Tribute to a Legend – Intense shelling Wednesday claimed the lives of American journalist Marie Colvin and French photojournalist Remi Ochlik. Colvin, 56, a long-time correspondent for the Sunday Times of London, was the only reporter in Homs from a British newspaper. Several other people were reportedly injured when the shell hit a makeshift media center in the Baba Amr area, the New York Times reports. In an interview with the BBC Tuesday, Calvin described the “absolutely sickening” violence and “unrelenting” shelling. TIME’s Vivienne Walt remembers the celebrated war reporter.
City of Death—And Le Monde (via the Guardian) paints a grisly picture of the besieged Syrian city of Homs, the epicenter of the violent conflict between President Bashar al-Assad and opposition forces: the regime’s rooftop snipers are targeting anyone and anything that stirs in the streets; makeshift emergency care centers staffed with medically illiterate volunteers are overwhelmed; and families are being murdered in their homes by night. But with growing signs of imminent action by the international community, the Economist debates whether a military intervention in Syria will do more harm than good.
Border Brides—The Atlantic tells the story of a growing group of women from the Central Asian country of Uzbekistan who marry ethnic Uzbek men in southern Kyrgyzstan and end up as citizens of neither country. Stateless and stranded, they cannot return to Uzbekistan to visit family and friends and lack proper documentation to be employed in their new country.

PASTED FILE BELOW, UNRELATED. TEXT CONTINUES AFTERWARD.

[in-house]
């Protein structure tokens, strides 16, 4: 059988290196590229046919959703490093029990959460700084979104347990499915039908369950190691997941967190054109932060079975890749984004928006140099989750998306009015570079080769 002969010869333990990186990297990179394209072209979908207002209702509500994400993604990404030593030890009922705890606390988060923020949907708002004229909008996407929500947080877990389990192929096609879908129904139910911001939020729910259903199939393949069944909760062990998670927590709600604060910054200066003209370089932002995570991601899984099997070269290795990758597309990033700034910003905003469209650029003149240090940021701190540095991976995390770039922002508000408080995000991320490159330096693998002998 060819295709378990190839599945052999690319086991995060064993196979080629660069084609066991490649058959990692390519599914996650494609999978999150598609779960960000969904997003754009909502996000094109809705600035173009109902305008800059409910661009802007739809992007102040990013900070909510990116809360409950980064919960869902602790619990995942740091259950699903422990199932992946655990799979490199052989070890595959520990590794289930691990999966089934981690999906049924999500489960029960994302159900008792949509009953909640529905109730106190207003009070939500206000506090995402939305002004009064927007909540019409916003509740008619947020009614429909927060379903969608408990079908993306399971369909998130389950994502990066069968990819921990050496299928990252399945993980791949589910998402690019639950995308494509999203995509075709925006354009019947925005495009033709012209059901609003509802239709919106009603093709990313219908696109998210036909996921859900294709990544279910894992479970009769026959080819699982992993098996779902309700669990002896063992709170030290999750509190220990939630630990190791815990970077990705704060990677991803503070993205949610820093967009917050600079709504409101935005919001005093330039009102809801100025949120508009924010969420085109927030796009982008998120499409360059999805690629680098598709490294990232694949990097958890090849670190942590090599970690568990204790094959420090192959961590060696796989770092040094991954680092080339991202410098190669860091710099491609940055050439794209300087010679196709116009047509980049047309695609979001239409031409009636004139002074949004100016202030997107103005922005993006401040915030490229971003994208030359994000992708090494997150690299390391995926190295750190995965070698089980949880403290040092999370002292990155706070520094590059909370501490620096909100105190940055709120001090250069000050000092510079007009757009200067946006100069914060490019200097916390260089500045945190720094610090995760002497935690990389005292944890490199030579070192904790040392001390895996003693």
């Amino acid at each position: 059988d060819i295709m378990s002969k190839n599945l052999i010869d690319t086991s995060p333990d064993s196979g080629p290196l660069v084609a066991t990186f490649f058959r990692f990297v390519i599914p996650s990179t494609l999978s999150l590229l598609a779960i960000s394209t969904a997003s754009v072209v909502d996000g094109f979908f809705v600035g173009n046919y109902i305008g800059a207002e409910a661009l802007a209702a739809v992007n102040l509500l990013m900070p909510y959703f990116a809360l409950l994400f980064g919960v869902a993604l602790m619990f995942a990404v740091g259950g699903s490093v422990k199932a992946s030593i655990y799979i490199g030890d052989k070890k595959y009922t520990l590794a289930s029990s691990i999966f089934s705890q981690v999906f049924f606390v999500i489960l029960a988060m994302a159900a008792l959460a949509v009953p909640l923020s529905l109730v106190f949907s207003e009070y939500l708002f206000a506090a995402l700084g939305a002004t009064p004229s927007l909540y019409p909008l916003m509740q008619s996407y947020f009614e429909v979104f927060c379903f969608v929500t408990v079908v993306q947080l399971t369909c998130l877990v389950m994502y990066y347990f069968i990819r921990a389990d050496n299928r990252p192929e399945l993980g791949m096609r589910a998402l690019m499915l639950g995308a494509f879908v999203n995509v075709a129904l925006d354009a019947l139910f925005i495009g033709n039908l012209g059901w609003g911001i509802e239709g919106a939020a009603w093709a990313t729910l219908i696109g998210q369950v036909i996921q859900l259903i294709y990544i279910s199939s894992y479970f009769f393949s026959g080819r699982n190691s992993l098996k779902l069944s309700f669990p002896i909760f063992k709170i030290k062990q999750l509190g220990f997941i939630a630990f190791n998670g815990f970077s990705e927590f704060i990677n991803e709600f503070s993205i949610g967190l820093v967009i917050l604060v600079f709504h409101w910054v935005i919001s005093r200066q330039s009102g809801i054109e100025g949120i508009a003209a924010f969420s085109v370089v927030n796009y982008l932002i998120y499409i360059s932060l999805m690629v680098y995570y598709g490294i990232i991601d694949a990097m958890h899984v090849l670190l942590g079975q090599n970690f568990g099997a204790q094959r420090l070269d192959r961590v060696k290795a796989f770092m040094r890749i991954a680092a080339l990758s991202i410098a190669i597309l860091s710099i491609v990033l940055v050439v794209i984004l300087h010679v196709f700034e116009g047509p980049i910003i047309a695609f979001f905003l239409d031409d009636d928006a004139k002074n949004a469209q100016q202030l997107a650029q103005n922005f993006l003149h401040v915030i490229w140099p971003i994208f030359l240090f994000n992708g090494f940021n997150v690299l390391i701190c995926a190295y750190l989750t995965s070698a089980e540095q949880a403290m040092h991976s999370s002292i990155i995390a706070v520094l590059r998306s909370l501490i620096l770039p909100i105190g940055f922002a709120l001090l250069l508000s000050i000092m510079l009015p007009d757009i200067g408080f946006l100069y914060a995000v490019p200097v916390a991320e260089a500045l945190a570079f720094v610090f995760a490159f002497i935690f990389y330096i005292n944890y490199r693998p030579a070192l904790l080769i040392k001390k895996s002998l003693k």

Prisoner Politics—Palestinian prisoner Khader Adnan ended his 66-day hunger strike on Tuesday after Israeli authorities agreed to release him in April if no major new evidence is brought against him. In making the deal, Israel averted the possibility of widespread unrest that many expected if the detainee had died, the New York Times writes. The case has drawn attention to the continuing use of administrative detention in the West Bank by Israeli forces, writes TIME’s Tony Karon, and to the chaotic state of Palestinian politics.
Book Burning—Thousands of angry Afghans, including those who work inside NATO’s military base in Bagram, took to the streets for a second day in violent protests over the burning of copies of the Koran by U.S. military personnel, the Washington Post reports. At least three protesters were killed when police fired into the crowd Wednesday, the AP reports. The U.S. apologized for the mishap they called unintentional, but foreign officials and Afghans expressed shock that members of the foreign forces in Afghanistan did not know how offensive desecrating the Koran could be, and didn’t see the potential for violence in a country where news of the burning of a single Koran last April — by a preacher in Florida — provoked mobs to attack a U.N. office and kill 12 people, the New York Times reports.
No Way Forward - Officials from the International Atomic Energy Agency were denied access to an Iranian military base ending hopes of defusing tensions over an alleged nuclear-weapons program, Bloomberg reports. The threat of military conflict increased as state-run news agency Fars quoted Mohammad Hejazi, deputy head of the Iranian armed forces as saying, “we will no more wait to see enemy action against us.”